Where did he find the swing or strength?

In the years to come it will read 24.3 overs, 15 maidens, 32 runs and four wickets. But unless it was written in synovial fluid, tears, bone, tendon and blood, no one will ever understand how good Ryan Harris was today. Whatever is in that knee, I hope they remove it, and get Ryan Harris fit again. Then I hope they show the removed item in a museum and schoolkids are bussed in to see it for years to come.

Jarrod Kimber was 50% of the Two Chucks, and is the mind responsible for cricketwithballs.com

Comments have now been closed for this article

  • MrAlastairCook on March 5, 2014, 22:25 GMT

    My favourite cricket article of the year, brilliantly written. It really does put Ryan Harris in the right perspective. I am sure the guy is not human....he is some sort of terminator sent from the future. He just keeps coming & coming like a tsunami until he overwhelms you taking whatever blows are delivered to him with not so much as a blink. Most batsmen in the world will be hoping this is the end for Ryno, but all cricket lovers will take greaqt stock in his parting comments "I'll be back". The stats might not say it but R. Harris should go down as one of Australia's all time great bowlers.

  • on March 8, 2014, 12:49 GMT

    Shaggy076, spot on. The action of pace bowling is very unnatural, and puts considerable strain on multiple vulnerable joints and muscle groups of the body. I bowl at only 110-120kph depending on how I'm feeling, how smooth my runup+action are going etc, and I'm always sore for the next few days, putting up with a stiff neck, sore from the side of my chest to my forearm, aching legs, knees that I routinely have to click and I only play at club level. For proper athletes this is the same, except they are putting much more force on their bodies to reach over 130kph, and for those that are able to reach 140+kph (let alone the few that manage 150+kph), this is a HUGE strain, it's very difficult to manage this no matter what your conditioning. It is a role that is GUARANTEED to injure you, some people can cycle for years competitively and not get anywhere near the injuries, but you'll find pace bowlers with shoulder\knee reconstructions, I'd mention more but I only have 3 characters left.

  • Shaggy076 on March 8, 2014, 11:46 GMT

    India_Boy; YOu may have played some cricket but did you ever bowl over 140 k/hr. Bowling is the most unnatural action, I myself try to bowl as fast as possible and think I have clocked over the 100 k/hr on the odd occasion but bowling a ball at pace is just as taxing as a 100 meter sprint. It takes a lot of energy to release the ball at such velocity. Harris bowled 24.3 overs in that second innings that is 147 legit balls (havent looked whether any balls were wides or no balls) but the point is it is a massive stress on a body that was already hurt before he started. Yes Marathon running, cycling for over 40 hrs, football are taxing. Some areas in cricket are a lot less taxing but the role of a fast bowler is not one of those areas.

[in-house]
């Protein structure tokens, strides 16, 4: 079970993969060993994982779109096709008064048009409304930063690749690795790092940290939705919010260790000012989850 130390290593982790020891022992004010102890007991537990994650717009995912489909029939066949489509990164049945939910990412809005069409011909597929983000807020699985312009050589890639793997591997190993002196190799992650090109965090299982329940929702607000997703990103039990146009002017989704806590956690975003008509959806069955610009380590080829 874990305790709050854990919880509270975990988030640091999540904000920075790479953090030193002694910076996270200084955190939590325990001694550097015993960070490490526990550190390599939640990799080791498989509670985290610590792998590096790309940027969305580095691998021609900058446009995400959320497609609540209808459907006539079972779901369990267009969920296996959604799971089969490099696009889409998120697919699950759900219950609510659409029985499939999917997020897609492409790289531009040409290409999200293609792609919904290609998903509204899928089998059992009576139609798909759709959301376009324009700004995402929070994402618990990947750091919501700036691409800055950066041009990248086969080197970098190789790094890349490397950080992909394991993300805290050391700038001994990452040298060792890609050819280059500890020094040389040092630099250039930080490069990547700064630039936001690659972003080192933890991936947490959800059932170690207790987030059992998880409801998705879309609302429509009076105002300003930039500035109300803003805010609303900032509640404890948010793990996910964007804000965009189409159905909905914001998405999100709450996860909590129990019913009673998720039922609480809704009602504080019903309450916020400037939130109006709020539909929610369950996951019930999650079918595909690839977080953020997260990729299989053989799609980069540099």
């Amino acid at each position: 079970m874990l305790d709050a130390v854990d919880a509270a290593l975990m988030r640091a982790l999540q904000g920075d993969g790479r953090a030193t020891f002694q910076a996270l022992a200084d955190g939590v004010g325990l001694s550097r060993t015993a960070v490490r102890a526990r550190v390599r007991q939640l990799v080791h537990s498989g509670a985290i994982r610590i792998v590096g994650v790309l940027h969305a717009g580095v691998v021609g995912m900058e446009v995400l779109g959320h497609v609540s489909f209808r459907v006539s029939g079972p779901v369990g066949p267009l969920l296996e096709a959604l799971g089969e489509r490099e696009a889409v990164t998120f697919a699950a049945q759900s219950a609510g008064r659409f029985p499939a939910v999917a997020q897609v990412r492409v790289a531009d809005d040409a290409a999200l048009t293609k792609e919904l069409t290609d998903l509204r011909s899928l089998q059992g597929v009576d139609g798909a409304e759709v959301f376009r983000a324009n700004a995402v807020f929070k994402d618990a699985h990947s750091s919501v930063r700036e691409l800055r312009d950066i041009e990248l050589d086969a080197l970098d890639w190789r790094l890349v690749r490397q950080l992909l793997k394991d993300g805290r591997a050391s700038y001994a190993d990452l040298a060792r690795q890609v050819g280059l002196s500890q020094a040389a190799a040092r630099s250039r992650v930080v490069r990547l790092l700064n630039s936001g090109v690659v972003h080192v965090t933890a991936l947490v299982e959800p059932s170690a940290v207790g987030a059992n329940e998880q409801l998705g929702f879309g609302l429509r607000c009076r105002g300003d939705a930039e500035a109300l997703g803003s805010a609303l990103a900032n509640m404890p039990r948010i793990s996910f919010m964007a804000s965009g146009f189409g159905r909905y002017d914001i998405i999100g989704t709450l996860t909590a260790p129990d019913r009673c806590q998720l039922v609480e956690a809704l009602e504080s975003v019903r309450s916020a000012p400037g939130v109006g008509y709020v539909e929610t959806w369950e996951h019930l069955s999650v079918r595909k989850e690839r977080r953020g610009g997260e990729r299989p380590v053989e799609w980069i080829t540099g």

• Vishnu27 on March 7, 2014, 20:15 GMT

    India_boy: probably time to stop saying stuff. If you want wax lyrical about other sports go to other sports sites. This is a cricket site & an article dedicated to strain Ryan Harris has put his body through for many years. Most people here can appreciate that & enjoy the dedication & salute Kimber has provided to a warrior & all-round good bloke. Most people, except you.

    I've played lots of cricket too, "so I have a fair idea what I'm talking about" also

  • on March 7, 2014, 13:50 GMT

    Great article, to go with one of the best test series (certainly 3 test series) we've had for a long time (the greatest 3 test series ever? Probably still the 1988 West Indies v Pakistan series - Marshall, Ambrose, Walsh Imran, Wasim and Qadir among the bowlers - 6 all time greats). Among all the hype surrounding Mitch (who can go from worldbeater to total liability), it's easy to forget how good Ryan Harris actually is (100 wickets at an average slightly lower than Steyn's should remind you). Just a pity there aren't two more tests.

  • SharathSridhar on March 7, 2014, 8:37 GMT

    The pain passes but the beauty remains. Outstanding article!

  • on March 7, 2014, 6:11 GMT

    Jarrod Kimber, take a bow along with Ryan Harris. You just keep outdoing yourself with your writing. Kudos.

  • smweb2.0 on March 7, 2014, 5:33 GMT

    One of the best articles on Espncricinfo - an article which would inspire people to do the impossible. Ryano proved that as much as physical, cricket is a mental game too. When he came on, it was evident that Ryan Harris shouldn't be bowling or walking. Would he able to make the batsmen play? But the first delivery he bowled was a near perfect yorker, one the hardest deliveries to bowl in cricket, as you need tremendous skill plus effort to bowl one. The next delivery was a bit wide of Morkel, going down leg, but you could understand what his intention was. In the third ball of the over he got what he was looking to do - a delivery coming back to the left-hander, hitting the stumps. It was too good for No. 11 who has just come to the crease and was saving a test match. An incredible example where a human's mental strength has outgrown the physical hurdles. Kudos Ryan Harris.

  • India_boy on March 7, 2014, 5:11 GMT